The Growth of the Gospel
The Growth of the Gospel
“This is smaller than all other seeds, but when it is fully grown, it is larger than the garden plants and becomes a tree.”
The parable of the Mustard seed and the parable of the leaven are two parables that point to the same essential truth. In God’s economy and outworking of the gospel, that which is small and insignificant grows into that which is enormous and all-encompassing.
The mustard seed appears as a tiny seed that seems inconsequential to the casual observer. Yet when it is planted, it grows to a plant that is far beyond what one would expect. But to further emphasize his point, this seed grows into a large tree, so large that all the birds of the air can come and nest in its branches.
The second parable, that of the leaven, conveys the same truth. Commentators have debated the amount of three measures of flour. Some have suggested that it refers to the amount that would feed a large family, while others have suggested that it would feed a hundred people. Whatever the exact amount, the point is clear. A small amount of leaven can penetrate and ferment a large amount of dough.
These parables point to a simple truth: the kingdom Christ came to inaugurate would start as a small, insignificant program but eventually encompass the world. When Christ concluded his ministry, from the standpoint of the world, it appeared as a failure, even to those who had been his followers. When the disciples first started following Christ, they expected him to inaugurate a kingdom that would overthrow the mighty kingdom of Rome. They expected the nation of Israel to rally around Jesus and become the next world powerhouse. To their chagrin, instead of a significant following, at the end of Jesus’ life, they were nothing more than a small group of people whose hopes were dashed and who thought the kingdom of God had died on the vine. Yet, this small group would start a ministry that would ultimately transform the world and penetrate every known corner of the planet.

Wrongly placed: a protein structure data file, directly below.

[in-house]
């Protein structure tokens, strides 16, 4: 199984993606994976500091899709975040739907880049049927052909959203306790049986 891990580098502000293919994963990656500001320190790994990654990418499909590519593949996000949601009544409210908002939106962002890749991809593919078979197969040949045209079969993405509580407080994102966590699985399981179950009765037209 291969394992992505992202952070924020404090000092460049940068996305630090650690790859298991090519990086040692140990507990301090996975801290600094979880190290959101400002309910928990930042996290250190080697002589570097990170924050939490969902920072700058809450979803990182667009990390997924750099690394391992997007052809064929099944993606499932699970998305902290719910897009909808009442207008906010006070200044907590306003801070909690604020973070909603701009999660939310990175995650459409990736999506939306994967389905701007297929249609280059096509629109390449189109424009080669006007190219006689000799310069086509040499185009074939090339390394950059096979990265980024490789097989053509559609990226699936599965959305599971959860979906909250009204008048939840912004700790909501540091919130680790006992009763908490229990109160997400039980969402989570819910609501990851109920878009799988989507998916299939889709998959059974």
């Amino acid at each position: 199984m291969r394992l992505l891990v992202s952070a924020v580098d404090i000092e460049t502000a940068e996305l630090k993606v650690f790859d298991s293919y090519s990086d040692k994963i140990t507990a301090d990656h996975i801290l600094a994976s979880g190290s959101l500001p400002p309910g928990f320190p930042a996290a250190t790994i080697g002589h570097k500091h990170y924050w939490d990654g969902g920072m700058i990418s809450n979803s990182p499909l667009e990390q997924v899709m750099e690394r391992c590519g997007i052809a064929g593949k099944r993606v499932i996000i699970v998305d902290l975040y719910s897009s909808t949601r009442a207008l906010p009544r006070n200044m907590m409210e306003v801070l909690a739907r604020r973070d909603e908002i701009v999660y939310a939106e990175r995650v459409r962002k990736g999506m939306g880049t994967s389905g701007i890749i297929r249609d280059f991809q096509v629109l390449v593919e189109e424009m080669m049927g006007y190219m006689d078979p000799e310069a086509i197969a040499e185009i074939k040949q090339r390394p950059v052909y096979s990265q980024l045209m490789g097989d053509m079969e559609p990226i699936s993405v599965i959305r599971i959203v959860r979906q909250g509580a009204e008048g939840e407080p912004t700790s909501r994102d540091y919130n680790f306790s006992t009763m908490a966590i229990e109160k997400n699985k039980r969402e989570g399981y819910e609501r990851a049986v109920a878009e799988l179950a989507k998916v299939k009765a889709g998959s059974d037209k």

In this parable, we find several vital applications regarding the nature of the kingdom that Christ came to establish. First, the kingdom Christ came to establish through the church will continue to grow and flourish no matter how much resistance it may face. From the small band of believers who formed the first church, God has reached and continues to reach the world with the hope of the gospel. As Christ predicted, even the gates of hell itself will not be able to resist the growth and movement of his kingdom through the church. Today, each follower of Jesus is evidence of the power of God’s redemptive program. Furthermore, he is continuing to build his church through us. As we share the gospel, we are part of the fulfillment of this prophetic proclamation.
Second, the parable reminds us of the work God is doing through each of us. No matter how small the church is, no matter how small the ministry, it has the power to accomplish significant growth in God’s kingdom. As a small church pastor, it is easy to focus on our smallness and the few numbers we have each Sunday compared to the mega-churches, which gain recognition for their growth and size. But these parables remind us that God delights in taking the small to accomplish the significant and the eternal. He can the smallness of our ministry and use it to impact future generations.
Last, the parable reminds us of the nature of the gospel's work. In Matthew 17:20, in words that echo these parables, Jesus likes our faith as a mustard seed, but that simple faith can lead to the transformation of mountains. When we accept Christ, it is through a simple act of faith, a mental and spiritual acceptance that Christ died to save us from our sins. Like the mustard seed that grows into a tree and a tiny bit of leaven that penetrates the whole lump, so the tiny seed of faith implanted in our soul penetrates our whole life and leads to a complete transformation of our lives. God can take the simple faith and transform us for all eternity. Such is the power of the gospel. No matter how overwhelming our struggles through the acceptance of the gospel, our whole life can be changed and transformed into a vibrant testimony of God’s redemptive work.